Energy stored in a cap = QV/2.
Power needed to repeatedly charge a cap from a certain voltage:
P = freq * QV/2 * 2.
Average current needed: I = P/V = freq*Q.
Using the total gate charge Qg = 180nC from the datasheet (even though Qg depends on the actual gate and drain voltage), and 10KHz:
I = 180nC * 10kHz = 1.8mA
which is not much.
With the amount of current being switched at the load, it is easy to guess that minimizing the switching loss of the MOSFET is important. Just guessing a number to get some ideas, say 90ns for the gate charge/discharge time.
The gate drive charge/discharge current needed would be Qg/t (at 10V Vgs, same as the condition given in the datasheet): Igs = Qg/t = 180nC/90ns = 2A.
There is a big difference between the average and the gate-charge current because the duty cycle of gate-charge to total time is 90ns/100us = 0.0009. 100us comes from the inverse of 10kHz.
- A DC/DC converter of 83mA average current should be more than enough.
- Enough bypass capacitance would be needed to supply the gate-charge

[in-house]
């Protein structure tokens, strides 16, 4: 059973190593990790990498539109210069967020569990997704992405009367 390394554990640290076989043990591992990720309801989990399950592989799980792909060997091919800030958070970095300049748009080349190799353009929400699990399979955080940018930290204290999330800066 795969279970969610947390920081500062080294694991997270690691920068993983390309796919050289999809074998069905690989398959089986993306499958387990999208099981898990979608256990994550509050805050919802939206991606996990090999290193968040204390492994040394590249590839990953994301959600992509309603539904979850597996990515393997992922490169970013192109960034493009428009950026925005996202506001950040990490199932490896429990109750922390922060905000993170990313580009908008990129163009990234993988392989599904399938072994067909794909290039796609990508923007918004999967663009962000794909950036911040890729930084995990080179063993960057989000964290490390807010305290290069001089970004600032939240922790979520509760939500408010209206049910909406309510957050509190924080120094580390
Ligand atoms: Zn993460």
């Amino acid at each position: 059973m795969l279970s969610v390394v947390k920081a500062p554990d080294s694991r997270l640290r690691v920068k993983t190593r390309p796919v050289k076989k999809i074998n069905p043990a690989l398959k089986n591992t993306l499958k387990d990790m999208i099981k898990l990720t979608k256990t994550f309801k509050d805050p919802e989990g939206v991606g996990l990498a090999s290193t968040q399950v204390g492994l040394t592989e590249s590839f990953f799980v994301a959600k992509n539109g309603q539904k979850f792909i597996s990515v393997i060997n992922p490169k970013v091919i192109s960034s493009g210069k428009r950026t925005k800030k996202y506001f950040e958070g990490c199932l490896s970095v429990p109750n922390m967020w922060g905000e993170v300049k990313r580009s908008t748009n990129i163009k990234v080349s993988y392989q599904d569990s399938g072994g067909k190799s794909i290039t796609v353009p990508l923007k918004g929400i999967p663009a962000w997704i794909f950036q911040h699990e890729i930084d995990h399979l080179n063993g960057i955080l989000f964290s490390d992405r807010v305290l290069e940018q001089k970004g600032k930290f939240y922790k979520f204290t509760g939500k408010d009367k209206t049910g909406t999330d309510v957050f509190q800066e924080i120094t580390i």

switching current of thousand times that of the average.
- Driving the MOSFET directly with a optocoupler may provide only a
fraction of the drive current wanted. The drive current probably should be in the amps range. But the actual required depends on the optimization of the MOSFET switching which takes much more to work out.
Edit to include a way to estimate bypass capacitance on floating supply:
Take the Input Capacitance from the datasheet, e.g. Ciss = 10880pF. If you want the voltage ripple caused by charging the base to be less than 1:100 on the supply, then use a bypass cap that is 100*Ciss*2 (the times 2 is for extra margin for output capacitance of MOSFET), that is 2.2uF in this example. It is a lot less than my impression when I wrote the above. Use ceramic capacitor for low ESR and high current capability.